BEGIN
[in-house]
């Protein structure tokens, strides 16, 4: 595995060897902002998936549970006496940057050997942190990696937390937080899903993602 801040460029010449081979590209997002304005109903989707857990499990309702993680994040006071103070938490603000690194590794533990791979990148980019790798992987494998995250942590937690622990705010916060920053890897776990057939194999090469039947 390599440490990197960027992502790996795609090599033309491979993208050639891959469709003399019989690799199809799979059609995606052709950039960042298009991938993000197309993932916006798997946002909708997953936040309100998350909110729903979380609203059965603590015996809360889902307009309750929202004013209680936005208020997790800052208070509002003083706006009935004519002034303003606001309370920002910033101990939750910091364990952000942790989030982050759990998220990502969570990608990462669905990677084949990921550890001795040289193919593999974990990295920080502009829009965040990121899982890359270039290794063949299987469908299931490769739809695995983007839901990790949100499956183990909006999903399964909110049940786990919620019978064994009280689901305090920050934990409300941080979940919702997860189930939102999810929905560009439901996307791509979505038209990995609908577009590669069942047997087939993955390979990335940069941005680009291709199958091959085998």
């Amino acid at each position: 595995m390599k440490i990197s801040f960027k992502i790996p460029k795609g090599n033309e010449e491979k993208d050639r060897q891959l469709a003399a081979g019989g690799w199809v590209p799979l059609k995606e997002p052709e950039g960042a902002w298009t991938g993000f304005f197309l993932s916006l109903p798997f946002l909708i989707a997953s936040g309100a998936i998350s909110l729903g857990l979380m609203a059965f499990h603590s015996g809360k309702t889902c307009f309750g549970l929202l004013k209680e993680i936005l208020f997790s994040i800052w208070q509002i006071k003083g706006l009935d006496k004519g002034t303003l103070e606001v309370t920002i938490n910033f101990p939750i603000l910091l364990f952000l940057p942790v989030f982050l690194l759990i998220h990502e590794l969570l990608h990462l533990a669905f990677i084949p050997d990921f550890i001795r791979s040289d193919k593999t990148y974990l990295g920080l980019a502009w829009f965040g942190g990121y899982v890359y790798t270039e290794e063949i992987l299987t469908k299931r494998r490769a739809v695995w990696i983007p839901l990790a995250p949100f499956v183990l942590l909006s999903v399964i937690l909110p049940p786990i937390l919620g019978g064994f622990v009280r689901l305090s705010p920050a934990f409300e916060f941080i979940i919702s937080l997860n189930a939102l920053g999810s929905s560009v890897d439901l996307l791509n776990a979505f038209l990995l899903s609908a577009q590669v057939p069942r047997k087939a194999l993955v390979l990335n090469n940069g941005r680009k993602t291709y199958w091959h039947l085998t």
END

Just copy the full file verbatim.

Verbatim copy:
[in-house]
């Protein structure tokens, strides 16, 4: 595995060897902002998936549970006496940057050997942190990696937390937080899903993602 801040460029010449081979590209997002304005109903989707857990499990309702993680994040006071103070938490603000690194590794533990791979990148980019790798992987494998995250942590937690622990705010916060920053890897776990057939194999090469039947 390599440490990197960027992502790996795609090599033309491979993208050639891959469709003399019989690799199809799979059609995606052709950039960042298009991938993000197309993932916006798997946002909708997953936040309100998350909110729903979380609203059965603590015996809360889902307009309750929202004013209680936005208020997790800052208070509002003083706006009935004519002034303003606001309370920002910033101990939750910091364990952000942790989030982050759990998220990502969570990608990462669905990677084949990921550890001795040289193919593999974990990295920080502009829009965040990121899982890359270039290794063949299987469908299931490769739809695995983007839901990790949100499956183990909006999903399964909110049940786990919620019978064994009280689901305090920050934990409300941080979940919702997860189930939102999810929905560009439901996307791509979505038209990995609908577009590669069942047997087939993955390979990335940069941005680009291709199958091959085998």
């Amino acid at each position: 595995m390599k440490i990197s801040f960027k992502i790996p460029k795609g090599n033309e010449e491979k993208d050639r060897q891959l469709a003399a081979g019989g690799w199809v590209p799979l059609k995606e997002p052709e950039g960042a902002w298009t991938g993000f304005f197309l993932s916006l109903p798997f946002l909708i989707a997953s936040g309100a998936i998350s909110l729903g857990l979380m609203a059965f499990h603590s015996g809360k309702t889902c307009f309750g549970l929202l004013k209680e993680i936005l208020f997790s994040i800052w208070q509002i006071k003083g706006l009935d006496k004519g002034t303003l103070e606001v309370t920002i938490n910033f101990p939750i603000l910091l364990f952000l940057p942790v989030f982050l690194l759990i998220h990502e590794l969570l990608h990462l533990a669905f990677i084949p050997d990921f550890i001795r791979s040289d193919k593999t990148y974990l990295g920080l980019a502009w829009f965040g942190g990121y899982v890359y790798t270039e290794e063949i992987l299987t469908k299931r494998r490769a739809v695995w990696i983007p839901l990790a995250p949100f499956v183990l942590l909006s999903v399964i937690l909110p049940p786990i937390l919620g019978g064994f622990v009280r689901l305090s705010p920050a934990f409300e916060f941080i979940i919702s937080l997860n189930a939102l920053g999810s929905s560009v890897d439901l996307l791509n776990a979505f038209l990995l899903s609908a577009q590669v057939p069942r047997k087939a194999l993955v390979l990335n090469n940069g941005r680009k993602t291709y199958w091959h039947l085998t």